12 Questions To Ask Your Potential Lawyer

Lawyers are no different than other people. There are good ones and bad ones just like there are good cooks and bad cooks. You can tell a bad cook by the taste of the food…how can you tell a bad lawyer? You can’t taste what the lawyer does…with some lawyers you can’t even see what they do…

A lawyer sells skill, experience, knowledge, and time. The lawyer has knowledge from training in law school, from reading about changes in the law, and from experience as a lawyer. Unfortunately, there is no sure way to tell if the lawyer you choose is competent.

One way to select a lawyer is by recommendation of a satisfied client. Be careful though, since no two cases are the same, even if your friend’s case was successful, it is no guarantee that your case will be successful. Also, lawyers have different personalities. The lawyer who works well with your friend may not get along with you. A satisfied client might be a good way for you to know that the lawyer has some knowledge and experience in the particular area of law that you need help with.

Another way to choose a lawyer is by reading advertisements, articles, an Internet Web site, or other information about a lawyer or written by the lawyer. In this way you can find out what areas of the law the lawyer has experience in. If the lawyer has written books or articles, you may want to read them to see how the lawyer discusses situations similar to yours. You might also contact a bar association to ask for a referral to a lawyer. Make sure the lawyer is experienced.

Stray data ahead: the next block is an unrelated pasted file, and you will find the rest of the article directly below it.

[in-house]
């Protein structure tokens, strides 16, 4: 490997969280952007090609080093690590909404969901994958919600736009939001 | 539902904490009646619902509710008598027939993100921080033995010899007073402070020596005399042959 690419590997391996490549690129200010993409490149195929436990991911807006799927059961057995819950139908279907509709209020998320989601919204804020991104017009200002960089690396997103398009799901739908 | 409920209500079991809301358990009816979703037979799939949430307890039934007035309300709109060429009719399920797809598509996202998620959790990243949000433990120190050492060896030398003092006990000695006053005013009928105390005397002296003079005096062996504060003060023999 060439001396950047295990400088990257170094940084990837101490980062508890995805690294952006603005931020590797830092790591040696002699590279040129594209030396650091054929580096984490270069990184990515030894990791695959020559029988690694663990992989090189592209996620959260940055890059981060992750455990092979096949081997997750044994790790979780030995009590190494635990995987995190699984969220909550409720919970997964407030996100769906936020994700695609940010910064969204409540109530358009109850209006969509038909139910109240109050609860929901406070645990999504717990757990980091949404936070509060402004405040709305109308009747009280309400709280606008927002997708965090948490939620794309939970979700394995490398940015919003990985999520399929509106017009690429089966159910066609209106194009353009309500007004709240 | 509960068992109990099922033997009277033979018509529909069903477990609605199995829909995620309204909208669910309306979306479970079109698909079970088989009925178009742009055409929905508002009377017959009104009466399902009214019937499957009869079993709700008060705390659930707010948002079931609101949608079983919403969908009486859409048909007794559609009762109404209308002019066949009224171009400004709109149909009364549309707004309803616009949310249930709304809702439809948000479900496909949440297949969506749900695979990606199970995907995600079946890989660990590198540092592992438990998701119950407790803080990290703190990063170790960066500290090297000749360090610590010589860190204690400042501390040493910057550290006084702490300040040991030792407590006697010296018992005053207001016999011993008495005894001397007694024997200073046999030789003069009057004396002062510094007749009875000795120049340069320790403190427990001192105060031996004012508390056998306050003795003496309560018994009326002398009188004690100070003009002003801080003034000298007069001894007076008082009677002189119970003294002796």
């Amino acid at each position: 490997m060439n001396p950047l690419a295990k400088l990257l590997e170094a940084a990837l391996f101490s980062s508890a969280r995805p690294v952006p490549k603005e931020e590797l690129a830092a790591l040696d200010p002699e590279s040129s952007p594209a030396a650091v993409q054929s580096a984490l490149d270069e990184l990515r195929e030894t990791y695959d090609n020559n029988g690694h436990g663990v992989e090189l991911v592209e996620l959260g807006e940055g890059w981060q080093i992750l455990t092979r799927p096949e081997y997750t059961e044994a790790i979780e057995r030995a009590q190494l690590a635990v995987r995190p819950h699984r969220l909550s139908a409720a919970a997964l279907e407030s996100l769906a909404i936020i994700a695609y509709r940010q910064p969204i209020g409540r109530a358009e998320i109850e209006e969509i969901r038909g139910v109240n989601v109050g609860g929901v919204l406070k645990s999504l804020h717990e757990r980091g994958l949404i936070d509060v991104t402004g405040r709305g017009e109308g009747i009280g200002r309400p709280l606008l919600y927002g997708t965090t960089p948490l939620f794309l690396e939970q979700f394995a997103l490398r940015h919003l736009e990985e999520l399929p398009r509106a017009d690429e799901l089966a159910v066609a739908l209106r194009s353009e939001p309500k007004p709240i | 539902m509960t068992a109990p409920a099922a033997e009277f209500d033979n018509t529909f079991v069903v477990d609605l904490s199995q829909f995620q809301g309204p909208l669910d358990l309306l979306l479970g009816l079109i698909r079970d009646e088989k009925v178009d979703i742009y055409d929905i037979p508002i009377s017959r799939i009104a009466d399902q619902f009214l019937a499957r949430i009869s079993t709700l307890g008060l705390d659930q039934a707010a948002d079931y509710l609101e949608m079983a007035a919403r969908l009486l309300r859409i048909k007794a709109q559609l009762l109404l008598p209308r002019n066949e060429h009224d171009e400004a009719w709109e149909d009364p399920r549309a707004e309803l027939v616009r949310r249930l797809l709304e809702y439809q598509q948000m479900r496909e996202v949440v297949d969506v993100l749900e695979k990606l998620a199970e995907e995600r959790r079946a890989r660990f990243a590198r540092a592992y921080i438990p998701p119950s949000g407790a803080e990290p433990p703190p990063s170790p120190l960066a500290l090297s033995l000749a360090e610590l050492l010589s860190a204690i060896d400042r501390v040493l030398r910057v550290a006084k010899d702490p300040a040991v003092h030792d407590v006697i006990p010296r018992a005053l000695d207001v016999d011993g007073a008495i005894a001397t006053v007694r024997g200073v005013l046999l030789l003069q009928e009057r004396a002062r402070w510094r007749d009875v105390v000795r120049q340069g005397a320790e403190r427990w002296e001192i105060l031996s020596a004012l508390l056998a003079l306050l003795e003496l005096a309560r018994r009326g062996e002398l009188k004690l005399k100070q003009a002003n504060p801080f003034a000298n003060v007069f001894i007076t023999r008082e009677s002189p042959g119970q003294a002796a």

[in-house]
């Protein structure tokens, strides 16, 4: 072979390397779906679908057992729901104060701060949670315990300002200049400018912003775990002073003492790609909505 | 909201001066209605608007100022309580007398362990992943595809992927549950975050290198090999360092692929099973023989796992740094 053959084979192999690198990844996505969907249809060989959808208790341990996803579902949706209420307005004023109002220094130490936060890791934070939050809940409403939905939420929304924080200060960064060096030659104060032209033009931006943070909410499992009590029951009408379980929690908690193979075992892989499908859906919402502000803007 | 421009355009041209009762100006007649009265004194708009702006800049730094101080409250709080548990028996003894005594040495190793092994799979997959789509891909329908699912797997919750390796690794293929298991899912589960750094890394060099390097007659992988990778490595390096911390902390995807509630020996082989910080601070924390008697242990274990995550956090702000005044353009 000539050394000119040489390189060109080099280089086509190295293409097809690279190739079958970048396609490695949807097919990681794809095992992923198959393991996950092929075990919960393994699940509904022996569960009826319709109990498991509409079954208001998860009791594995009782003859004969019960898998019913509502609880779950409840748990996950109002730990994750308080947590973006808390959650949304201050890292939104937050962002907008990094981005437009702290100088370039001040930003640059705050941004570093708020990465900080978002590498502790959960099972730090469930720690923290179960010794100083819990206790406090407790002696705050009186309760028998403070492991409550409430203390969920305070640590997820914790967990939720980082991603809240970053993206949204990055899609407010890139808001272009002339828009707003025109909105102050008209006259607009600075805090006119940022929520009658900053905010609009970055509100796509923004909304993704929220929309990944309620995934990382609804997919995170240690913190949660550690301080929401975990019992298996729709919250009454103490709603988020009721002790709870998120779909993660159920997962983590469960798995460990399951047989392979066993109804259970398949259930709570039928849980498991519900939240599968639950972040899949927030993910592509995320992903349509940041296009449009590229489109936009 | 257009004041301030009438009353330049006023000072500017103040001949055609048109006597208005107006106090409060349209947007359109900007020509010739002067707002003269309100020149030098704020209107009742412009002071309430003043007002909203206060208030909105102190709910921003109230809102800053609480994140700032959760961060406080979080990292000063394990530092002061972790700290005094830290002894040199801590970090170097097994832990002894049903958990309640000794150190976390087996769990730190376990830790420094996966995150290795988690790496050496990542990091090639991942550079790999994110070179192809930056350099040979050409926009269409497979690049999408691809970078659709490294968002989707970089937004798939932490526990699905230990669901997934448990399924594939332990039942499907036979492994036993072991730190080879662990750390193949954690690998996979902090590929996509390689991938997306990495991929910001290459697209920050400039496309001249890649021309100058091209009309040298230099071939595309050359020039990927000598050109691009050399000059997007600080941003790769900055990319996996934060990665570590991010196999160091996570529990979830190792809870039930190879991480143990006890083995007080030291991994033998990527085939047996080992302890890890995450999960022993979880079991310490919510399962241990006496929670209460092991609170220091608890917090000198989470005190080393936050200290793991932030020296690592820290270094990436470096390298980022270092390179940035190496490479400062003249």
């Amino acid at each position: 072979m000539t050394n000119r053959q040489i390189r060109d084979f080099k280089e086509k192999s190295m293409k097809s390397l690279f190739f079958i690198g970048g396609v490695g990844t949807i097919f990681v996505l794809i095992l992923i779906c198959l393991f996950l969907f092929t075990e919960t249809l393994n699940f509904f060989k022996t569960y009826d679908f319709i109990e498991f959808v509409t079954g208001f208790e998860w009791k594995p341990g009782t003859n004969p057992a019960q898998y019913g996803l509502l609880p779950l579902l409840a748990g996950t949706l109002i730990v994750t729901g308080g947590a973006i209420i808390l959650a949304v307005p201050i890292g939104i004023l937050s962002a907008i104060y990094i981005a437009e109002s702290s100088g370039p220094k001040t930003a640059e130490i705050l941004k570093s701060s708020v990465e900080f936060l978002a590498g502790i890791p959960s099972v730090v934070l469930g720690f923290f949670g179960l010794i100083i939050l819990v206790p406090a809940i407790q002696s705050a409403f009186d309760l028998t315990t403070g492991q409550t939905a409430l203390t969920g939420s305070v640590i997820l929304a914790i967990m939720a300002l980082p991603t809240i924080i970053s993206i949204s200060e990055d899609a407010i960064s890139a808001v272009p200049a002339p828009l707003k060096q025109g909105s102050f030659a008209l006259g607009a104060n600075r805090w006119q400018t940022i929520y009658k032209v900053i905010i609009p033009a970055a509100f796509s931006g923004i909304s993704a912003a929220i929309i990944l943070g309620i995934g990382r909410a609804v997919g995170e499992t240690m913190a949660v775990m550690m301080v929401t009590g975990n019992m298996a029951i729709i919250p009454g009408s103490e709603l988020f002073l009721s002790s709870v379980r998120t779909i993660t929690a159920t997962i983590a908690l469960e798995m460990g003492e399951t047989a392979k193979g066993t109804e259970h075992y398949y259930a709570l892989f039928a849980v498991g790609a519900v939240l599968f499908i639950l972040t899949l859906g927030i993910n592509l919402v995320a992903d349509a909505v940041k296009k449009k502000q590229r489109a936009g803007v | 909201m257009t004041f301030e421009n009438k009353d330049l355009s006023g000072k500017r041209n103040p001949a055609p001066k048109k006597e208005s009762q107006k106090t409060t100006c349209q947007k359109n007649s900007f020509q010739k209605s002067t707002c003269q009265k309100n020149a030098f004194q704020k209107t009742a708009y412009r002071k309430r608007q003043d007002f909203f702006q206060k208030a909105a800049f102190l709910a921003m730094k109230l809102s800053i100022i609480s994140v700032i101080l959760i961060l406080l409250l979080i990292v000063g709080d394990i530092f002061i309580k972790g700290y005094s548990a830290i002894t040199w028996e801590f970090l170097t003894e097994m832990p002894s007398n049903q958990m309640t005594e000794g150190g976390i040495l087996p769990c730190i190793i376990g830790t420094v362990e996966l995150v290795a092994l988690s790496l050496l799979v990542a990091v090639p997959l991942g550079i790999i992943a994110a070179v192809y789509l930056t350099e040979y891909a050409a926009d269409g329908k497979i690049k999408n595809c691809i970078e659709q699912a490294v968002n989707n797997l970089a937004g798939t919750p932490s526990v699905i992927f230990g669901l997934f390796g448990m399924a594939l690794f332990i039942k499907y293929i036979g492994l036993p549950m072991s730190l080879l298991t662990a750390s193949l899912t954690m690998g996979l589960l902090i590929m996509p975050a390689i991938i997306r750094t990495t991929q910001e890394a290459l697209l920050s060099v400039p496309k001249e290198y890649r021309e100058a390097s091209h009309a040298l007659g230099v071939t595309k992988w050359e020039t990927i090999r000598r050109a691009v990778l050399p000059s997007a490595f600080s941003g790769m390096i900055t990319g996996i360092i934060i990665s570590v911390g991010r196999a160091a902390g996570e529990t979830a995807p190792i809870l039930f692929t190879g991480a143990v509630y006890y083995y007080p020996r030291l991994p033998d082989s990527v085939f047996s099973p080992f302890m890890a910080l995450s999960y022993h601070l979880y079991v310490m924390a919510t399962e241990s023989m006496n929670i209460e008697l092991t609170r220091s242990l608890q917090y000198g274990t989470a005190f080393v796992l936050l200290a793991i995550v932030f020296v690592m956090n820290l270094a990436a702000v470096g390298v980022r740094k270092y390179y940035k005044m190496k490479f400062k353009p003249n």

Here is a handy checklist of basic questions to ask before you hire a lawyer:
# What is your experience in this field?

# Have you handled matters like mine?

# What are the possible outcomes of my case?

# What are my alternatives in resolving the matter?

# Approximately how long will it take to resolve?

# Do you recommend mediation or arbitration?

# What are your rates and how often will you bill me?

# What is a ballpark figure for the total bill, including fees and expenses?

# How will you keep me informed of progress?

# What kind of approach will you take to resolve the matter – aggressive and unyielding, or will you be more inclined to reach a reasonable settlement?

# Who else in the office will be working on my case?

# Can junior attorneys or paralegals in the office handle some of the substantive legal work at a lower rate?

Make sure the person in charge of the office is a lawyer. Notaries, consultants, or others who are not licensed as a lawyer will sometimes pretend to be a lawyer. If you are in the office, look for the lawyer’s certificate on the wall. Since some licensed lawyers do not display their certificates, you can ask if the person is a lawyer. Look at the business card from the office. See if it says that the person is a lawyer or attorney.

If you are unhappy with your lawyer, you can change and go to another lawyer asking to have your case transferred. This may not be a good idea unless you are very unhappy since changing lawyers will usually cost additional fees and may increase the time needed finish a case

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